Cross posted at The Progressive Pulse
For Progressives, it has been one ugly Supreme Court term. As outlined Sunday in The New York Times, the first full term of the Roberts Court shows how quickly and significantly the Supreme Court has staggered to the right. Go here for the details.
This is another stark reminder, as if we needed one, about how diminished America is under a Bush presidency as compared to what might have been with a Gore presidency.
As you may remember from their first debate in 2000, Bush indicated that he would appoint judges "in the mold of Antonin Scalia and Clarence Thomas." Gore, for his part, favored appointing justices like Thurgood Marshall.
As advertised, Bush appointees John Roberts and Samuel Alito delivered the goods for the conservatives this term, voting with Scalia and Thomas 80-90% of the time. Or, as liberal Justice Stephen Breyer said from the bench on Thursday:
"It is not often in the law that so few have so quickly changed so much."
Anyone feeling wistful now about the Harriet Myers nomination?
All of which leads me to former Chief Justice of the Supreme Court Earl Warren (1953-1969). Brother, do I wish he were the Chief Brethren now. I like to read biographies, and the one I finished recently on Earl Warren is the best I have read in years. It is Justice For All: Earl Warren and the Nation He Made by Jim Newton. Read it.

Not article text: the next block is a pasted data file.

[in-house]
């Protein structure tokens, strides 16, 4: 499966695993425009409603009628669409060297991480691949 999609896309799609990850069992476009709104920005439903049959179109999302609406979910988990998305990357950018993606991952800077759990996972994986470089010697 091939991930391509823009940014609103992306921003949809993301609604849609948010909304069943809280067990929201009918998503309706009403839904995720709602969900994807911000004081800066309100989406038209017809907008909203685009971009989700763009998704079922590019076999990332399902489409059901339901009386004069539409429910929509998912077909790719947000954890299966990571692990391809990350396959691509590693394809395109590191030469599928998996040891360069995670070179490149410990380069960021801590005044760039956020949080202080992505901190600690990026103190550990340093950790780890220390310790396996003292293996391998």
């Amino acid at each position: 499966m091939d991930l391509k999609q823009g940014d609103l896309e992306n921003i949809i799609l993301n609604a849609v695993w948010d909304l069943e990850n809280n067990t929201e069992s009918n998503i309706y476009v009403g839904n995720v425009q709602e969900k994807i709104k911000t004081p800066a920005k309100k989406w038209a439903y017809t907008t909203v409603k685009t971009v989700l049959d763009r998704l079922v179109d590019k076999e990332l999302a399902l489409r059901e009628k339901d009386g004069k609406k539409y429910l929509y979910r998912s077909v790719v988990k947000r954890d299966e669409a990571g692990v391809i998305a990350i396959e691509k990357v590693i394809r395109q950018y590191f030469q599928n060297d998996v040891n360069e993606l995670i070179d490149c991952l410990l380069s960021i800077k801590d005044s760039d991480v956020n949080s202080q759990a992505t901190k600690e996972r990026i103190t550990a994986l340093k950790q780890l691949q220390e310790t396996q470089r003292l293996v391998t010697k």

Although he has been demonized by the right for his "judicial activism," most Americans will recognize the contributions of the Warren Court to the institutions and values we cherish today. Most famously, the 1954 Supreme Court ruled unanimously in Brown v. Board of Education:
"We conclude that in the field of public education the doctrine of 'separate but equal' has no place. Separate educational facilities are inherently unequal."
And thus the groundwork was laid for the civil rights movement to proceed (unfortunately, Eisenhower's support was tepid at best, and meaningful desegregation did not take place for 10 years). After desegregation, the Warren Court presided over cases that guaranteed voting rights for minorities, revolutionized police procedure (Miranda rights), established a constitutional right of privacy (notably cited in Roe v Wade in 1973), abolished school prayer, and confirmed the right of all defendants to have an attorney.
Mostly, though, Earl Warren strived to determine what was fair. In so doing, he became a champion of justice for all. Jim Newton concludes his biography with this:
"Someone needs to look after the law, as Warren did, to see not only that it is faithful to its principles but also that it is effective in action, that it serves society and does not merely bind it, that it delivers not just abstract justice but actual fairness. In the decades since Warren left the Court, America has never suffered from too many men or women like him. It is equally true that the nation today-certainly the Court-is less fortunate not to have one of him."
...now, about that Gore presidency...